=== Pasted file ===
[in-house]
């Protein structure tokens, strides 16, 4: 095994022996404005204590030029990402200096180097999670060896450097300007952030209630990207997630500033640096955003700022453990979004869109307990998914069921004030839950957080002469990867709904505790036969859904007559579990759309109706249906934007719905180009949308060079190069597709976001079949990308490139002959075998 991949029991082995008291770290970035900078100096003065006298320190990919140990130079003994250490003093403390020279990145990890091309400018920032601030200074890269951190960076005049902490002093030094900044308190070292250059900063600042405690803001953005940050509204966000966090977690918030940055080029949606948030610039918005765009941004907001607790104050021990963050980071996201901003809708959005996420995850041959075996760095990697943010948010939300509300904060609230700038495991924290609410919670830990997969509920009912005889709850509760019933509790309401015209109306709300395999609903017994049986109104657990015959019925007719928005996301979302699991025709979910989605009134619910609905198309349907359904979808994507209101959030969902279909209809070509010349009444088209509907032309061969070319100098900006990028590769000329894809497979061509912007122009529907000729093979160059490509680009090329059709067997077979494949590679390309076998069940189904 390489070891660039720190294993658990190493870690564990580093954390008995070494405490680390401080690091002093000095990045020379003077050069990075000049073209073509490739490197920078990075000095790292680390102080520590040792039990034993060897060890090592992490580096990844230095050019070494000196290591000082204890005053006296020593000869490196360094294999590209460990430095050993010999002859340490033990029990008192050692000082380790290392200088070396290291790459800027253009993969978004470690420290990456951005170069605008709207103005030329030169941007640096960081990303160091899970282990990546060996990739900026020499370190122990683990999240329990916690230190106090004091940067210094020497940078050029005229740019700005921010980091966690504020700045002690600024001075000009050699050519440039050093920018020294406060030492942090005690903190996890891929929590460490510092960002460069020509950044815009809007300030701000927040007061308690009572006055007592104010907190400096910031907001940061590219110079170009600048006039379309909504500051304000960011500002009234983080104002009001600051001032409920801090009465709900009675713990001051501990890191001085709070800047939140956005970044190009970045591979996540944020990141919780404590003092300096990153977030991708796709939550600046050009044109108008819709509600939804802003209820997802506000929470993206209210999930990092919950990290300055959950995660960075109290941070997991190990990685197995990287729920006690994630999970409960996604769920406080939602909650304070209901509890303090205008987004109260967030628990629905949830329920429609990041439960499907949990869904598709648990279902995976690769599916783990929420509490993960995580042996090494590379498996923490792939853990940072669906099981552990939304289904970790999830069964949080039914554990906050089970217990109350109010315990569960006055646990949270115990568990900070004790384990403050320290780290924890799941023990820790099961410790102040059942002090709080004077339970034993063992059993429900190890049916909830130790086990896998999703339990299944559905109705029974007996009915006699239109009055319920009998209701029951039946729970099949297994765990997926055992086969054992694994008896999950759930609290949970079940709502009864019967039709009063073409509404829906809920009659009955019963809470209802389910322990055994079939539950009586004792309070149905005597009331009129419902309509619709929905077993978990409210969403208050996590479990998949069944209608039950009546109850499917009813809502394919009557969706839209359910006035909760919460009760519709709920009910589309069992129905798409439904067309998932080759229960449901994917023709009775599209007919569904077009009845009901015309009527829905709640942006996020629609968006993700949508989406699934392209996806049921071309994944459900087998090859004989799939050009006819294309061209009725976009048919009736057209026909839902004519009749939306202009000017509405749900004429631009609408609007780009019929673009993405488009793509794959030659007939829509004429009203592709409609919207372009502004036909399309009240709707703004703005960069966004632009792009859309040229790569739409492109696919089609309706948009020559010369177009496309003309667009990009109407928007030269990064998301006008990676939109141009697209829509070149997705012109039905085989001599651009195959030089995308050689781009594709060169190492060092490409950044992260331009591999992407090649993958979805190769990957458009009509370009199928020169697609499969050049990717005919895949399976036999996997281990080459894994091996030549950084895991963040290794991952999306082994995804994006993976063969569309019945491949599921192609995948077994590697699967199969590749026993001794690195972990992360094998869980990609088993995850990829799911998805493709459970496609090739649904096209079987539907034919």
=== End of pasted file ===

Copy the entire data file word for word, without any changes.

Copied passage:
[in-house]
């Protein structure tokens, strides 16, 4: 095994022996404005204590030029990402200096180097999670060896450097300007952030209630990207997630500033640096955003700022453990979004869109307990998914069921004030839950957080002469990867709904505790036969859904007559579990759309109706249906934007719905180009949308060079190069597709976001079949990308490139002959075998 991949029991082995008291770290970035900078100096003065006298320190990919140990130079003994250490003093403390020279990145990890091309400018920032601030200074890269951190960076005049902490002093030094900044308190070292250059900063600042405690803001953005940050509204966000966090977690918030940055080029949606948030610039918005765009941004907001607790104050021990963050980071996201901003809708959005996420995850041959075996760095990697943010948010939300509300904060609230700038495991924290609410919670830990997969509920009912005889709850509760019933509790309401015209109306709300395999609903017994049986109104657990015959019925007719928005996301979302699991025709979910989605009134619910609905198309349907359904979808994507209101959030969902279909209809070509010349009444088209509907032309061969070319100098900006990028590769000329894809497979061509912007122009529907000729093979160059490509680009090329059709067997077979494949590679390309076998069940189904 390489070891660039720190294993658990190493870690564990580093954390008995070494405490680390401080690091002093000095990045020379003077050069990075000049073209073509490739490197920078990075000095790292680390102080520590040792039990034993060897060890090592992490580096990844230095050019070494000196290591000082204890005053006296020593000869490196360094294999590209460990430095050993010999002859340490033990029990008192050692000082380790290392200088070396290291790459800027253009993969978004470690420290990456951005170069605008709207103005030329030169941007640096960081990303160091899970282990990546060996990739900026020499370190122990683990999240329990916690230190106090004091940067210094020497940078050029005229740019700005921010980091966690504020700045002690600024001075000009050699050519440039050093920018020294406060030492942090005690903190996890891929929590460490510092960002460069020509950044815009809007300030701000927040007061308690009572006055007592104010907190400096910031907001940061590219110079170009600048006039379309909504500051304000960011500002009234983080104002009001600051001032409920801090009465709900009675713990001051501990890191001085709070800047939140956005970044190009970045591979996540944020990141919780404590003092300096990153977030991708796709939550600046050009044109108008819709509600939804802003209820997802506000929470993206209210999930990092919950990290300055959950995660960075109290941070997991190990990685197995990287729920006690994630999970409960996604769920406080939602909650304070209901509890303090205008987004109260967030628990629905949830329920429609990041439960499907949990869904598709648990279902995976690769599916783990929420509490993960995580042996090494590379498996923490792939853990940072669906099981552990939304289904970790999830069964949080039914554990906050089970217990109350109010315990569960006055646990949270115990568990900070004790384990403050320290780290924890799941023990820790099961410790102040059942002090709080004077339970034993063992059993429900190890049916909830130790086990896998999703339990299944559905109705029974007996009915006699239109009055319920009998209701029951039946729970099949297994765990997926055992086969054992694994008896999950759930609290949970079940709502009864019967039709009063073409509404829906809920009659009955019963809470209802389910322990055994079939539950009586004792309070149905005597009331009129419902309509619709929905077993978990409210969403208050996590479990998949069944209608039950009546109850499917009813809502394919009557969706839209359910006035909760919460009760519709709920009910589309069992129905798409439904067309998932080759229960449901994917023709009775599209007919569904077009009845009901015309009527829905709640942006996020629609968006993700949508989406699934392209996806049921071309994944459900087998090859004989799939050009006819294309061209009725976009048919009736057209026909839902004519009749939306202009000017509405749900004429631009609408609007780009019929673009993405488009793509794959030659007939829509004429009203592709409609919207372009502004036909399309009240709707703004703005960069966004632009792009859309040229790569739409492109696919089609309706948009020559010369177009496309003309667009990009109407928007030269990064998301006008990676939109141009697209829509070149997705012109039905085989001599651009195959030089995308050689781009594709060169190492060092490409950044992260331009591999992407090649993958979805190769990957458009009509370009199928020169697609499969050049990717005919895949399976036999996997281990080459894994091996030549950084895991963040290794991952999306082994995804994006993976063969569309019945491949599921192609995948077994590697699967199969590749026993001794690195972990992360094998869980990609088993995850990829799911998805493709459970496609090739649904096209079987539907034919």